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Raising the Steaks

Las Vegas Steak Houses
Jack Bettridge
From the Print Edition:
Kevin Costner, Nov/Dec 00

(continued from page 2)

The Morton's experience begins to shine once the preliminaries are taken care of. The signature Porterhouse is, of course, a special experience, but may require a note from your cardiologist to eat on your own. Among the smaller cuts, the filet isn't as good, but comes with a nice Béarnaise sauce (you can wheedle sauce, including beurre blanc, for other cuts than they were intended). The Cajun rib eye is the sleeper on the meat menu, which also includes veal and lamb chops. Salmon and swordfish are available as well.  

It is in the vegetable sides and appetizers that Morton's trumps Del Frisco's. Broccoli arrives bathed in Hollandaise. Beefsteak tomato salads prove that size does matter. The lobster bisque stands out among the savory soups.  

The wine list is also quite large, but not as fully realized as at Morton's in New York and San Francisco. Its retinue of California Cabernets is broad but relatively safe and young, with wines such as Beringer, Caymus and Opus One. The large list is impressive.  

The cigar selection doesn't reach the high bar that Del Frisco's has set. The proferred brands--Davidoff, Montecristo, Macanudo and Partagas--are aimed at a milder palate. Cigars are enjoyed in the woody bar room that also excels in whiskeys and after-dinner drinks.  

The wait staff, while quite attentive, seems to be always trying to sell you more food, even if you've tried begging off. In retrospect, you might deem that a favor, however, as you relent and sinfully dive into the chocolate velvet cake.    

RUTH'S CHRIS STEAK HOUSE
3900 Paradise Road 702/791-7011  

Of the steak corner trine, Ruth's Chris is easily (with 69 outlets worldwide) the most well represented outside of Vegas. True to the restaurant's origins (founder Ruth Fertel bought Chris Steak House in New Orleans and changed its name per her contract when she switched locations), it, like all the chain's other venues, does steak-house fare with a Louisiana flair. Dishes such as shrimp Remoulade, Louisiana seafood gumbo and bread pudding with whiskey sauce dot the menu, which brags that true to "New Orleans Style, we serve you portions generous enough to share."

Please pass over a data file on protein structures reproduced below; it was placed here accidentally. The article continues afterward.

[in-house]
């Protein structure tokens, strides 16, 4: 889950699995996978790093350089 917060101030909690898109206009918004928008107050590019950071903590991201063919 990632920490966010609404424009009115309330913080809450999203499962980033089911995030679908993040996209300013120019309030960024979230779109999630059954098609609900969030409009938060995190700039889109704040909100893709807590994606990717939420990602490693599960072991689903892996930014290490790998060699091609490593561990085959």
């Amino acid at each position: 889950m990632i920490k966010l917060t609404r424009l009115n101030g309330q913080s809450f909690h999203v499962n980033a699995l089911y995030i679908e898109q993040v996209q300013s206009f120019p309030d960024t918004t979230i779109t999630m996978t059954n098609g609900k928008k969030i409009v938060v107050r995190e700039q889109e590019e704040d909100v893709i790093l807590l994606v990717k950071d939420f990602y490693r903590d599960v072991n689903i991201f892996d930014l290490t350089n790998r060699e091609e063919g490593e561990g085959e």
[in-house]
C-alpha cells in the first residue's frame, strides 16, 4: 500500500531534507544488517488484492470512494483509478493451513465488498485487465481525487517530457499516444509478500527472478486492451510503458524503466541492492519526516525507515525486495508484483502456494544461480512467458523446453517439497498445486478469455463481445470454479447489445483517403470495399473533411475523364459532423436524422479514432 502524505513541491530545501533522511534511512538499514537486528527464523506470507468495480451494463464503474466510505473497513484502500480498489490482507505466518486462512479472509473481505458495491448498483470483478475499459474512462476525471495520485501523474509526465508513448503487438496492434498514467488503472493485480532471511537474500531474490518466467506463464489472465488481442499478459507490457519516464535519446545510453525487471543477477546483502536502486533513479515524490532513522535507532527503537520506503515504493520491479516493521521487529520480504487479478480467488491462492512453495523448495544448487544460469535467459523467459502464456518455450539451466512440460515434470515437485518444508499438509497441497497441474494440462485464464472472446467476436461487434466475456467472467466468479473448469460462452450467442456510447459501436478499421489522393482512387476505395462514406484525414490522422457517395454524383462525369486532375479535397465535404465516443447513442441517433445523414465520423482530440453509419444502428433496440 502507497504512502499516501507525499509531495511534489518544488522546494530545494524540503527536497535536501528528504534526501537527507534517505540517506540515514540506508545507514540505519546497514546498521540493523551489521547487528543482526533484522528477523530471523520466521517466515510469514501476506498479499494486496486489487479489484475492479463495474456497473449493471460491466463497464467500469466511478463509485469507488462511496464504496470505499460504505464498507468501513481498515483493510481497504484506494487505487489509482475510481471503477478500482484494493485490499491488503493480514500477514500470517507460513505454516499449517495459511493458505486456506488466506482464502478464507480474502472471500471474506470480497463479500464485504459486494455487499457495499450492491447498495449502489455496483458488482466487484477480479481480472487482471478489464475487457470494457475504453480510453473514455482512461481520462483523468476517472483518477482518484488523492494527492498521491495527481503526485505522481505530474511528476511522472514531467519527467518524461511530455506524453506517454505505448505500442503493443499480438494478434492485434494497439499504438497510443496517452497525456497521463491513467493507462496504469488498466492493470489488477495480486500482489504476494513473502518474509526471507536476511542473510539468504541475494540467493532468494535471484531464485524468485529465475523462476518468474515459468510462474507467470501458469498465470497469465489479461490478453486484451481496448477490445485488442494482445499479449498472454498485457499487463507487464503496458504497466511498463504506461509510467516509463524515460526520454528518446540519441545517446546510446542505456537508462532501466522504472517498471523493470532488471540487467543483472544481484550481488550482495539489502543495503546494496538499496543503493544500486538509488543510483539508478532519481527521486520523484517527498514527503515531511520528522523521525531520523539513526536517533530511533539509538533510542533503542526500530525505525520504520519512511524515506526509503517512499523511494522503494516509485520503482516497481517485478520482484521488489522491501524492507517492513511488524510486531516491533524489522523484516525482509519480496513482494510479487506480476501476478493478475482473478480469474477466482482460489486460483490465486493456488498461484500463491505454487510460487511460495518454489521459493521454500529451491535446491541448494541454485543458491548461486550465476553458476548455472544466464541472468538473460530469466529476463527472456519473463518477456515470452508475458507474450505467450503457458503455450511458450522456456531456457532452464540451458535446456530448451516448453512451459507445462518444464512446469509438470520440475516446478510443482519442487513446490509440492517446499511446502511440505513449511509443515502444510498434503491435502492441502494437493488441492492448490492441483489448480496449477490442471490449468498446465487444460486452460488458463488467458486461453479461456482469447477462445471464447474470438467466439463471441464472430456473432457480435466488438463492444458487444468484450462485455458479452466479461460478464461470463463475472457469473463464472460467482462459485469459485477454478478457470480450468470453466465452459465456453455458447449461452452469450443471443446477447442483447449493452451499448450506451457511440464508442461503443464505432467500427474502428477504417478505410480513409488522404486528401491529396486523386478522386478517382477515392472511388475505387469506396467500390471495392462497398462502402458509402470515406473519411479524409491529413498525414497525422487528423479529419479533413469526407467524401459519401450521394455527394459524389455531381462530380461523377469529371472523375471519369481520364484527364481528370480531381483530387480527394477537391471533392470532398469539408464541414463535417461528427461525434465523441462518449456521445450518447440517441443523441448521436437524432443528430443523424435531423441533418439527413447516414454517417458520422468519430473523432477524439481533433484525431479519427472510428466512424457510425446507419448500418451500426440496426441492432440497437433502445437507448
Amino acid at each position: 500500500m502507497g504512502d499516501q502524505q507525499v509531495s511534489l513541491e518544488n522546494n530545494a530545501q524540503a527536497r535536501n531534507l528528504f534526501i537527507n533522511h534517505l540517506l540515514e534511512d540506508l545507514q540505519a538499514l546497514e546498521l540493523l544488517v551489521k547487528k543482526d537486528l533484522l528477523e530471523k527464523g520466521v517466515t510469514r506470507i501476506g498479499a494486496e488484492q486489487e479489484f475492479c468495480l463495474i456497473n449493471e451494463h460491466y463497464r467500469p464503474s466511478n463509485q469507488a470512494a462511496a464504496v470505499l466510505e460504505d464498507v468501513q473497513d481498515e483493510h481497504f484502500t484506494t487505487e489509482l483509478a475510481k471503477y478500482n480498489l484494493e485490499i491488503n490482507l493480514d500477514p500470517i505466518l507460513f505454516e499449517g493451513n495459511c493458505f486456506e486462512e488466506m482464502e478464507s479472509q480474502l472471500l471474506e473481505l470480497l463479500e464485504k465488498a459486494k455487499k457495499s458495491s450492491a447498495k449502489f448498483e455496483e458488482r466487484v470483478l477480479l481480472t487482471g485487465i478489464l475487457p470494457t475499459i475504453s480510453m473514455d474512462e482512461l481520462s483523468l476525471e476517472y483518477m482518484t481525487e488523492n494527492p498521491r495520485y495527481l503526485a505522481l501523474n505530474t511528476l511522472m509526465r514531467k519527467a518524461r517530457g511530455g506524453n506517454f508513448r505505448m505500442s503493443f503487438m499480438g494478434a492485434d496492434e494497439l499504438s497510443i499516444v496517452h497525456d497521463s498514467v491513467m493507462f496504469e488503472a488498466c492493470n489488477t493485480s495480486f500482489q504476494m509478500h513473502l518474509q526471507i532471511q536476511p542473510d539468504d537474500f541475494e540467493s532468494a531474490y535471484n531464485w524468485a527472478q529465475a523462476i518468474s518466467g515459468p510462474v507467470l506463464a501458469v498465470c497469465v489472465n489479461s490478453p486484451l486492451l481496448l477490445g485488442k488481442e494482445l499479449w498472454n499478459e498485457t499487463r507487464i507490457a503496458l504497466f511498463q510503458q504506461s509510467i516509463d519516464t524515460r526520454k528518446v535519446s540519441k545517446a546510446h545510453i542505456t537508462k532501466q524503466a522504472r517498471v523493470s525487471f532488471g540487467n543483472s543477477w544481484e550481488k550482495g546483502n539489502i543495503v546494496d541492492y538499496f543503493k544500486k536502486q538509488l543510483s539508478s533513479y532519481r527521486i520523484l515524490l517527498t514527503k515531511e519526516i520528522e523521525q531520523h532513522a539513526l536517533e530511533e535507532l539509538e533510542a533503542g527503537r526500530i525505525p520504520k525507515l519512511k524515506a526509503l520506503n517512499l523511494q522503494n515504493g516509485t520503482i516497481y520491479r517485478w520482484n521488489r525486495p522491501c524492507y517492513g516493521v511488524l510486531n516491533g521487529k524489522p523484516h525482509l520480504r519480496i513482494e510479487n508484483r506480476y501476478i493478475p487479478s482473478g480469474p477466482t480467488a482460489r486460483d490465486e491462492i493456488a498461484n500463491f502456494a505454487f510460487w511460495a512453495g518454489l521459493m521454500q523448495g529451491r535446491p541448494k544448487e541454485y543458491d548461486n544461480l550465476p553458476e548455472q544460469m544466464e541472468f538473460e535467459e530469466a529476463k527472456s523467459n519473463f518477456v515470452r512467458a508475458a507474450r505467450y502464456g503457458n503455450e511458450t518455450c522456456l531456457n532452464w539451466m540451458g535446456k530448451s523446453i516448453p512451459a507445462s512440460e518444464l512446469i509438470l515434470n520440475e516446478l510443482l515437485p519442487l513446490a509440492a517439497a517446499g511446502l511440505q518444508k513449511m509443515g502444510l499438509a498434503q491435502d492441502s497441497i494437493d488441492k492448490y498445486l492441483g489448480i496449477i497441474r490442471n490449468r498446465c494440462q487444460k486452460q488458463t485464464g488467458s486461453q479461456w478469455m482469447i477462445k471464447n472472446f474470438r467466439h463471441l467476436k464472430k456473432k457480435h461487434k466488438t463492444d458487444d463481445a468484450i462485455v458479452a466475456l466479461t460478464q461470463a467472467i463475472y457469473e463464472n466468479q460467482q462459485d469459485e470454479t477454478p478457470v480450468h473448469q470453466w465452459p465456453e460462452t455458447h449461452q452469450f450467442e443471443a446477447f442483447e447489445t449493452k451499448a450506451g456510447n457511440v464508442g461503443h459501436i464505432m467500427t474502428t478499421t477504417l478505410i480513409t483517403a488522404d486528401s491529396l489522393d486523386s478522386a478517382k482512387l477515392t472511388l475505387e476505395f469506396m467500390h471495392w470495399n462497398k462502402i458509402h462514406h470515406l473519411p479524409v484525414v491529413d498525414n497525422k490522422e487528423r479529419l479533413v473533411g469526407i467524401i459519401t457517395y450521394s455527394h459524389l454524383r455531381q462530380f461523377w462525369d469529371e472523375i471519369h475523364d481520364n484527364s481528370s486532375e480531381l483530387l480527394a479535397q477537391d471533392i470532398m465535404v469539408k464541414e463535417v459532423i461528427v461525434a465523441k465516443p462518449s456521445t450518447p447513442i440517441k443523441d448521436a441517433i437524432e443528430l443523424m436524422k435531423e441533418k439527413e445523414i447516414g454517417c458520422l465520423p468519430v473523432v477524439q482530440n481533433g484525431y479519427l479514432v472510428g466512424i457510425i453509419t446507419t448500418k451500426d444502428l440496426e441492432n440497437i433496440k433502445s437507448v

Also true to the Big Easy roots is its decidedly casual atmosphere. This is in part by design, but must also be a function of its strip mall location and comparatively pared menu. One probably doesn't come to Ruth's Chris expecting the same big-night-out experience that is the promise of the other two restaurants in this steak continuum. Not that formality of dress or manner is much of an issue in Las Vegas. Just don't expect to be seated near a lot of people wearing suits and ties. On the other hand, that refusal to stand on form affords one advantage that the other two steak houses don't: service at lunchtime.  

Ruth's Chris makes much of its particularly gluttonous steak preparation. The aged Midwestern beef is seared at 1,800 degrees to lock in flavors and then served in sizzling butter on a scorching 500-degree plate. Aside from the obvious safety concerns (waiters make a point of warning patrons about the intense heat), one wonders how such a cholesterol tonic goes over in these days of political correctness. The waiter says few opt for their meat without the butter and some brave souls actually ask for more.  

The deep wine list, while not cutting-edge, stands out among the testosterone-laced steak house collections of reds with its many mature and established Napa Cabernet Sauvignons, such as Opus One and Caymus Special Selection. The Bordeaux list is liberally laced with first growths such as Château Margaux and Château Lafite Rothschild.  


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